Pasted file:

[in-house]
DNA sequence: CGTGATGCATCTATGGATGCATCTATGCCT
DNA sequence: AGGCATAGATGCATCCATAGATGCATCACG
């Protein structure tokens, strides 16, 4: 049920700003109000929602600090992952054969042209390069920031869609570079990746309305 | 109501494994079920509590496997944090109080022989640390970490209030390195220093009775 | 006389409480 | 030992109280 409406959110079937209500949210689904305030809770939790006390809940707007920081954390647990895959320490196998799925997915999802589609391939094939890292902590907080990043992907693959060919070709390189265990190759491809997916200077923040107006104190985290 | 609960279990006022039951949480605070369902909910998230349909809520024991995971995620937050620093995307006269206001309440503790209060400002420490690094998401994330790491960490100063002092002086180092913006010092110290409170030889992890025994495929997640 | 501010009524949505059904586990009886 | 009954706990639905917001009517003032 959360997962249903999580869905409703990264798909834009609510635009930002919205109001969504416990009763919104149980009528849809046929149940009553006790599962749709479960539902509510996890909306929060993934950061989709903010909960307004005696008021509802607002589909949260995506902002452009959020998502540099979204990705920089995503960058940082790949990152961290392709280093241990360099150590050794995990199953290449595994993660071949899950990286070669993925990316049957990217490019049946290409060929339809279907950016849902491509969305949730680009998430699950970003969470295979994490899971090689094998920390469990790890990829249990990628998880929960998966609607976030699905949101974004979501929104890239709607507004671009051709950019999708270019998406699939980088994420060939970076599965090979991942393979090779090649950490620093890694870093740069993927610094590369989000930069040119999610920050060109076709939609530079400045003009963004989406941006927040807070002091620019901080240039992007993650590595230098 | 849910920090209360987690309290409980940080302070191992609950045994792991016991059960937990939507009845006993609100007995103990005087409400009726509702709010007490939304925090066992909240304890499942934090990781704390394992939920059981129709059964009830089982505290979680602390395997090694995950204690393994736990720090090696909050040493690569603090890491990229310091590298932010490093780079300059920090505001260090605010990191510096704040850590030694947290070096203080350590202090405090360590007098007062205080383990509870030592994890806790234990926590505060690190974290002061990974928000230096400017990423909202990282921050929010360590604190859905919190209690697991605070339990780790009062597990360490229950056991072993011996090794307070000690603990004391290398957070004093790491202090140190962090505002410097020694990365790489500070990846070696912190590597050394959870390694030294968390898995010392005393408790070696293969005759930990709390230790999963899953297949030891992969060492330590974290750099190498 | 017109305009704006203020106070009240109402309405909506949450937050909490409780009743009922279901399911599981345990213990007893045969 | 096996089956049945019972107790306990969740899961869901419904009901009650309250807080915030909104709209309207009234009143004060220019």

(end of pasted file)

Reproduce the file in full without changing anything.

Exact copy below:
[in-house]
DNA sequence: CGTGATGCATCTATGGATGCATCTATGCCT
DNA sequence: AGGCATAGATGCATCCATAGATGCATCACG
């Protein structure tokens, strides 16, 4: 049920700003109000929602600090992952054969042209390069920031869609570079990746309305 | 109501494994079920509590496997944090109080022989640390970490209030390195220093009775 | 006389409480 | 030992109280 409406959110079937209500949210689904305030809770939790006390809940707007920081954390647990895959320490196998799925997915999802589609391939094939890292902590907080990043992907693959060919070709390189265990190759491809997916200077923040107006104190985290 | 609960279990006022039951949480605070369902909910998230349909809520024991995971995620937050620093995307006269206001309440503790209060400002420490690094998401994330790491960490100063002092002086180092913006010092110290409170030889992890025994495929997640 | 501010009524949505059904586990009886 | 009954706990639905917001009517003032 959360997962249903999580869905409703990264798909834009609510635009930002919205109001969504416990009763919104149980009528849809046929149940009553006790599962749709479960539902509510996890909306929060993934950061989709903010909960307004005696008021509802607002589909949260995506902002452009959020998502540099979204990705920089995503960058940082790949990152961290392709280093241990360099150590050794995990199953290449595994993660071949899950990286070669993925990316049957990217490019049946290409060929339809279907950016849902491509969305949730680009998430699950970003969470295979994490899971090689094998920390469990790890990829249990990628998880929960998966609607976030699905949101974004979501929104890239709607507004671009051709950019999708270019998406699939980088994420060939970076599965090979991942393979090779090649950490620093890694870093740069993927610094590369989000930069040119999610920050060109076709939609530079400045003009963004989406941006927040807070002091620019901080240039992007993650590595230098 | 849910920090209360987690309290409980940080302070191992609950045994792991016991059960937990939507009845006993609100007995103990005087409400009726509702709010007490939304925090066992909240304890499942934090990781704390394992939920059981129709059964009830089982505290979680602390395997090694995950204690393994736990720090090696909050040493690569603090890491990229310091590298932010490093780079300059920090505001260090605010990191510096704040850590030694947290070096203080350590202090405090360590007098007062205080383990509870030592994890806790234990926590505060690190974290002061990974928000230096400017990423909202990282921050929010360590604190859905919190209690697991605070339990780790009062597990360490229950056991072993011996090794307070000690603990004391290398957070004093790491202090140190962090505002410097020694990365790489500070990846070696912190590597050394959870390694030294968390898995010392005393408790070696293969005759930990709390230790999963899953297949030891992969060492330590974290750099190498 | 017109305009704006203020106070009240109402309405909506949450937050909490409780009743009922279901399911599981345990213990007893045969 | 096996089956049945019972107790306990969740899961869901419904009901009650309250807080915030909104709209309207009234009143004060220019």